Mortar danger? University bans hat-throwing at graduation

Health and safety officials have criticised a university which has banned the graduation day tradition of throwing a mortarboard into the air over apparent safety fears.

The University of East Anglia in Norwich claimed the time-honoured celebration posed an "unacceptable risk" and said a number of graduates had been hurt by falling hats in recent years.

Instead it will offer £8 photographs of students miming the throw with the mortarboards added digitally.

But the Health and Safety Executive (HSE) said the ban was "over the top" and perpetuated a common "myth" with any risk of danger "incredibly small".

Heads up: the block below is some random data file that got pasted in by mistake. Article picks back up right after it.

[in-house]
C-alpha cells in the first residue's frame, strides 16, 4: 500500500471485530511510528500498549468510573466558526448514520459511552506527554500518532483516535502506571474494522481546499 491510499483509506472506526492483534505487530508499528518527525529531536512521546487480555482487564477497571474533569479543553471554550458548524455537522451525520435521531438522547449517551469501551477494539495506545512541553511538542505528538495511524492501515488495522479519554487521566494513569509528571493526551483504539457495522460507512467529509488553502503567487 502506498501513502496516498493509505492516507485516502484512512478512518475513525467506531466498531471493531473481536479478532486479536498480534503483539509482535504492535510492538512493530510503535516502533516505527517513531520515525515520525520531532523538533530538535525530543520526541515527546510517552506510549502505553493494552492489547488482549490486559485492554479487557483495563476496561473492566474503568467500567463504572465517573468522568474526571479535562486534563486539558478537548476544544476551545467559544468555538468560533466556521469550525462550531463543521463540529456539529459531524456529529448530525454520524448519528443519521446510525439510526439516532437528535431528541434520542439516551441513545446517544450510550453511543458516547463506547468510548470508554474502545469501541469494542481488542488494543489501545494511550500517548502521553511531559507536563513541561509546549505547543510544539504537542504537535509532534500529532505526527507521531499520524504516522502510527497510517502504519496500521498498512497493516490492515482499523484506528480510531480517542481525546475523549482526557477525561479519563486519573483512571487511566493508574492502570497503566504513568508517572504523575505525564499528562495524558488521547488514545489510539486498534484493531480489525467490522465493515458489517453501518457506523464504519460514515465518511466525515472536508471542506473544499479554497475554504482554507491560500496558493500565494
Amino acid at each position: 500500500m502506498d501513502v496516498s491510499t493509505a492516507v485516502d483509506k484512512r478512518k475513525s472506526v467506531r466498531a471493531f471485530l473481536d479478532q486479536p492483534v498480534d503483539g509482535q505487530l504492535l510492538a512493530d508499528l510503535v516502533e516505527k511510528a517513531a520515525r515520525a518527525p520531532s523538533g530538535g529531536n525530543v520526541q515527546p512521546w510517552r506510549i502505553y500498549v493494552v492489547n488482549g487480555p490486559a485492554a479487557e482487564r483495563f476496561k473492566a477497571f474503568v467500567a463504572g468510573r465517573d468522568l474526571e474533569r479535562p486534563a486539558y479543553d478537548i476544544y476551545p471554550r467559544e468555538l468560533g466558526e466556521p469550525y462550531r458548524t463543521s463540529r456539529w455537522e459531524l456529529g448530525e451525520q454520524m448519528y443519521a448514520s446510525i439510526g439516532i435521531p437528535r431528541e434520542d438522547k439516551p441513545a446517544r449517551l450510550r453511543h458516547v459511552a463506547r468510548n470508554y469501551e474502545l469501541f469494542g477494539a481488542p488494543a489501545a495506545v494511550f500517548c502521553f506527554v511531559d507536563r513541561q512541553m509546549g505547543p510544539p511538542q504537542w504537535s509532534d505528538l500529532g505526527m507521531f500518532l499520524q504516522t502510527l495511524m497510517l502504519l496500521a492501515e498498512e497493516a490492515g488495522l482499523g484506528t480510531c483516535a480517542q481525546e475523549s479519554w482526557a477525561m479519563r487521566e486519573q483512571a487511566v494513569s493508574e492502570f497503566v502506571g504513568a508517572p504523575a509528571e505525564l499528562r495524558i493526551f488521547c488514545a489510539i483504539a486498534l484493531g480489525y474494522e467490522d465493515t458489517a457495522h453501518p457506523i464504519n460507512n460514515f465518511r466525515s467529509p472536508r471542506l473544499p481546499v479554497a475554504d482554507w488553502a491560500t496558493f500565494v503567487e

Third year English literature student Alice Kashia told ITV's Good Morning Britain she was "horrified" by the ban and vowed to defy it when she graduates this summer.

A university spokesperson told student newspaper The Tab the ban had been backed by photographers and the academic dress suppliers, who "often receive back damaged mortarboards".

HSE's head of public sector Geoff Cox said he wished the university would be better educated on the real risks.

Plans for the mimed photographs were initially sent to third and fourth-year law students by Penguin Photography, who said the digital versions ensured students' faces would not be obscured by the falling hats.

But the offer was criticised by the president of the university's Law Society.

Penguin Photography told ITV News it would "much prefer" to take the mortarboard-throwing pictures but has to "comply with the university's wishes".